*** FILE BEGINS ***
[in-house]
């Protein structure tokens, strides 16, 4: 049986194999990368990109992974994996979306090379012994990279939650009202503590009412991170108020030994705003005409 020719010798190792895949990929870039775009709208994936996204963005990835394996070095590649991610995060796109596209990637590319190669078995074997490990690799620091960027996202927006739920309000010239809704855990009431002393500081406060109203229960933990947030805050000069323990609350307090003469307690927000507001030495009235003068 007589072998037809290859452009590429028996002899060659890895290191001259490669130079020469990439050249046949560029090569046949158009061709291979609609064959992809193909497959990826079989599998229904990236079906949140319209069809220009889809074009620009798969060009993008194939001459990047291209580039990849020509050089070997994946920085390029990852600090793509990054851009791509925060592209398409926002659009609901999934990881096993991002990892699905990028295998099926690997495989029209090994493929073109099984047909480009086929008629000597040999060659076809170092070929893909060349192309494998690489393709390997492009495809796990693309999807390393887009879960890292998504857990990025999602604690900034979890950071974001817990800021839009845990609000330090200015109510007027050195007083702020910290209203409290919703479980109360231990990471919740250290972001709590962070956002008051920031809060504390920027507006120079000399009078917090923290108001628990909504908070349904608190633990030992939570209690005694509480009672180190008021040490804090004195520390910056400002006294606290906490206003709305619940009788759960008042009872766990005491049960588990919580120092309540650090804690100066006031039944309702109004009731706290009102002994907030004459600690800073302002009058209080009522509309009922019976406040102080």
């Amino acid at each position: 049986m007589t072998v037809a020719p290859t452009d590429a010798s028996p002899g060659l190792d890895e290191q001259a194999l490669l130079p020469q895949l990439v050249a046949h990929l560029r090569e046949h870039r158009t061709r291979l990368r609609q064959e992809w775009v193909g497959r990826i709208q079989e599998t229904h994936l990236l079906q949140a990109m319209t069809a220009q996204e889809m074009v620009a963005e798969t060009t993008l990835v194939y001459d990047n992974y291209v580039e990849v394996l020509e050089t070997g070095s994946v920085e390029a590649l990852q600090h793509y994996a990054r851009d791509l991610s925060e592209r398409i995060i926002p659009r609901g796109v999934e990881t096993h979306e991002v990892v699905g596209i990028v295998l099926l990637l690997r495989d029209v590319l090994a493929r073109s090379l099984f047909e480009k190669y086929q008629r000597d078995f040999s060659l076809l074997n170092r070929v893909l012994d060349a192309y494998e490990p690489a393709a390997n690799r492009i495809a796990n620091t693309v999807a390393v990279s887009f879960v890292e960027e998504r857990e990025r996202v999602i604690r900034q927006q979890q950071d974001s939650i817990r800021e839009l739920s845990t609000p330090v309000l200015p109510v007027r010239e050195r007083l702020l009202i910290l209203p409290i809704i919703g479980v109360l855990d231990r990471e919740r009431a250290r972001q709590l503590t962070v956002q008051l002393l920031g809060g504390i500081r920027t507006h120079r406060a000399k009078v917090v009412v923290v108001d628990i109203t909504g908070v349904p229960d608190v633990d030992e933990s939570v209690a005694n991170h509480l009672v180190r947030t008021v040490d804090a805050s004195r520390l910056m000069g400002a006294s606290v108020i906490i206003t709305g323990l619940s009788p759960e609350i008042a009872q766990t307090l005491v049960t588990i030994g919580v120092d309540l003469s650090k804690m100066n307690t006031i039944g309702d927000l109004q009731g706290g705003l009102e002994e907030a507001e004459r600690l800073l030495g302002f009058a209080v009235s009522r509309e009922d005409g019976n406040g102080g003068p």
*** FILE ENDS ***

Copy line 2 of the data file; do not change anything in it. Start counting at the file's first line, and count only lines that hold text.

């Protein structure tokens, strides 16, 4: 049986194999990368990109992974994996979306090379012994990279939650009202503590009412991170108020030994705003005409 020719010798190792895949990929870039775009709208994936996204963005990835394996070095590649991610995060796109596209990637590319190669078995074997490990690799620091960027996202927006739920309000010239809704855990009431002393500081406060109203229960933990947030805050000069323990609350307090003469307690927000507001030495009235003068 007589072998037809290859452009590429028996002899060659890895290191001259490669130079020469990439050249046949560029090569046949158009061709291979609609064959992809193909497959990826079989599998229904990236079906949140319209069809220009889809074009620009798969060009993008194939001459990047291209580039990849020509050089070997994946920085390029990852600090793509990054851009791509925060592209398409926002659009609901999934990881096993991002990892699905990028295998099926690997495989029209090994493929073109099984047909480009086929008629000597040999060659076809170092070929893909060349192309494998690489393709390997492009495809796990693309999807390393887009879960890292998504857990990025999602604690900034979890950071974001817990800021839009845990609000330090200015109510007027050195007083702020910290209203409290919703479980109360231990990471919740250290972001709590962070956002008051920031809060504390920027507006120079000399009078917090923290108001628990909504908070349904608190633990030992939570209690005694509480009672180190008021040490804090004195520390910056400002006294606290906490206003709305619940009788759960008042009872766990005491049960588990919580120092309540650090804690100066006031039944309702109004009731706290009102002994907030004459600690800073302002009058209080009522509309009922019976406040102080």